Dutch apparel company G-Star Raw has a green thumb. The brand partnered with Swiss chemical company Archroma to launch a sustainably dyed collection made from upcycled plant waste, which includes three colorways that originate from products such as saw palmetto leaf and upcycled beetroot waste that are left over from the herbal industry.
Using materials such as organic cotton, recycled cotton and Tencel, its integration of Archroma’s EarthColors affirms its “holistic” approach to sustainability, which also includes sustainable washing techniques, the company said. The firms worked together in 2017 to create a line of circular plant-based dyed jeans, and joined forces again for its upcoming fall collection, “Dyed by Nature,” that includes jeans, denim jackets, shirts, T-shirts, and sweats for men and women. The collection is now available in-store and online.
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“Denim innovation is rooted in G-Star’s nature, focusing not only on product aesthetics, but also on the wider impact they have. Since 2006, [we have] been future-proofing denim by investing in sustainable innovations, aiming for a circular approach to how denim is made and used, in a transparent manner,” the brand explained.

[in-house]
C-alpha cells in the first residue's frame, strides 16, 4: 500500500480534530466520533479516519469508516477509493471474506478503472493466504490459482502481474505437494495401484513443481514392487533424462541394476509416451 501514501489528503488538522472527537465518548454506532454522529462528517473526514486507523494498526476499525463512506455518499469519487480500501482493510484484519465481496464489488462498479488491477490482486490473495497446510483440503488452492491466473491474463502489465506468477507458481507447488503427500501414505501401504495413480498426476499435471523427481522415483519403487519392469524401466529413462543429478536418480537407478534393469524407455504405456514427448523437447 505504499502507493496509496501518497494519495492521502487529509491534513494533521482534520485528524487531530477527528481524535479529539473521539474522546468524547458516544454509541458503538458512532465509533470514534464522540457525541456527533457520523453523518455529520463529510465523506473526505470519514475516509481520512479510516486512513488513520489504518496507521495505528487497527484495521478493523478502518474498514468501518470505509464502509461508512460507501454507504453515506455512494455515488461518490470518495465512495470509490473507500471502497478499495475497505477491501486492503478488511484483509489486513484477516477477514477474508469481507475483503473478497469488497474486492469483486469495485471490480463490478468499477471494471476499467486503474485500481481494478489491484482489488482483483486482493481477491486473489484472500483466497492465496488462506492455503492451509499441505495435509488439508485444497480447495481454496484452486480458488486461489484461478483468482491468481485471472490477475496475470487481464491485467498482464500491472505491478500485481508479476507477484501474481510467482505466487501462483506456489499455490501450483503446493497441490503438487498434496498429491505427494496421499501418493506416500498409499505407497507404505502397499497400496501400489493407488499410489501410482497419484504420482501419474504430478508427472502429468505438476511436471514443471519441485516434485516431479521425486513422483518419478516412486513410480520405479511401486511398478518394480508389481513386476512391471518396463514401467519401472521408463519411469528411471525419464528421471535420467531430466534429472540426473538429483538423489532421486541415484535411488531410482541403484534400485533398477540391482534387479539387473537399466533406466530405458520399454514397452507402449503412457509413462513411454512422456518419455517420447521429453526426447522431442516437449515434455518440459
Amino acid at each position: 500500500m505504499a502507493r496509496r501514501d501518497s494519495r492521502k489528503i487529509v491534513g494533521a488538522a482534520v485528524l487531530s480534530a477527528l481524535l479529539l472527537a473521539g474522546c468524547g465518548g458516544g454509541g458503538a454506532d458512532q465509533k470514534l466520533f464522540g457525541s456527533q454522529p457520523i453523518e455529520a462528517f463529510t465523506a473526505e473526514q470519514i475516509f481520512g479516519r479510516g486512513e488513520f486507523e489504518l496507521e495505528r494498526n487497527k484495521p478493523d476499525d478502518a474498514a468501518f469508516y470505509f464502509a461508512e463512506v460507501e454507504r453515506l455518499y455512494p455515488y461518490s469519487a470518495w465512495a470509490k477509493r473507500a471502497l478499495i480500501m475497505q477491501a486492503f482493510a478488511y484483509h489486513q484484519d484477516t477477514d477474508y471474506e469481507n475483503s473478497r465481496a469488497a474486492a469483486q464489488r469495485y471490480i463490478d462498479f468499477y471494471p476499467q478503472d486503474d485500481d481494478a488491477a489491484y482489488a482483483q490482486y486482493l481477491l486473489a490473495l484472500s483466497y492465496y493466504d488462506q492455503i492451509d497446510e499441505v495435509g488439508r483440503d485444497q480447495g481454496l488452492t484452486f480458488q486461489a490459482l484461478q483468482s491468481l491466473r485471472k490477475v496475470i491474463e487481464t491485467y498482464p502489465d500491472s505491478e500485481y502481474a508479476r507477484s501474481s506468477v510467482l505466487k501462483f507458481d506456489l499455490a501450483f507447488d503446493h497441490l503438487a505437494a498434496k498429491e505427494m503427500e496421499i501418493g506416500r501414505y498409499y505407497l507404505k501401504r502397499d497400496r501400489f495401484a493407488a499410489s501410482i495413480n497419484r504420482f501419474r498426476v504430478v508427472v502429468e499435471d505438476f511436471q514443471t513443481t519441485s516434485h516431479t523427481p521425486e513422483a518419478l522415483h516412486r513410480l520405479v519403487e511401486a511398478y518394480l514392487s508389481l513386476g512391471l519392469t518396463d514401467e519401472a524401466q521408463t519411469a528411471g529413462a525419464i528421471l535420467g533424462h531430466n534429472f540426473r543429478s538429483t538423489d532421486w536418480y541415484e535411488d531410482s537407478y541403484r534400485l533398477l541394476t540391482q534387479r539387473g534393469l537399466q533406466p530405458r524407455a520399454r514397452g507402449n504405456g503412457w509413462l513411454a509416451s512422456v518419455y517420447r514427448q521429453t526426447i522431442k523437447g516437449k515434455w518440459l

EarthColors’ color palette is described as “warm ternary shades from nature,” and centered on several hues of brown, wine red, deep green and dark slate blue. The collection features Earth-Oak, made of 100 percent almond shells; Earth-Maple, 100 percent rosemary waste; Earth-Cotton, 100 percent cotton plant residue; Earth-Sand, 90 percent bitter orange; Earth-Clay, 90 percent beet residue; Earth-Forest, 90 percent saw palmetto, and Earth-Stone, 70 percent saw palmetto. The company said the use of natural waste-based raw materials “has no negative impact in any other steps of the dye manufacturing, such as water and energy consumption or waste generation.”
Nuria Estape, head of marketing and promotion for Archroma’s brand and performance textile specialties business, told WWD, “Our main criteria [is] the close availability of the ingredients and [that they are] nonedible waste. We don’t want to take any food away from anyone. The beauty of this project is the big potential to reuse waste from other industries to help create a circular economy.”
And as EarthColors is still a relatively new product, Estape explained why its color offerings are focused on a neutral palette. Estape told WWD, “In terms of shade card, EarthColors’ technology has some limitations — let’s say that we can only cover the colors of nature. Our potential is more in line with experimenting with alternative residues to help closing the loop of other industries at the same time we upcycle waste.”
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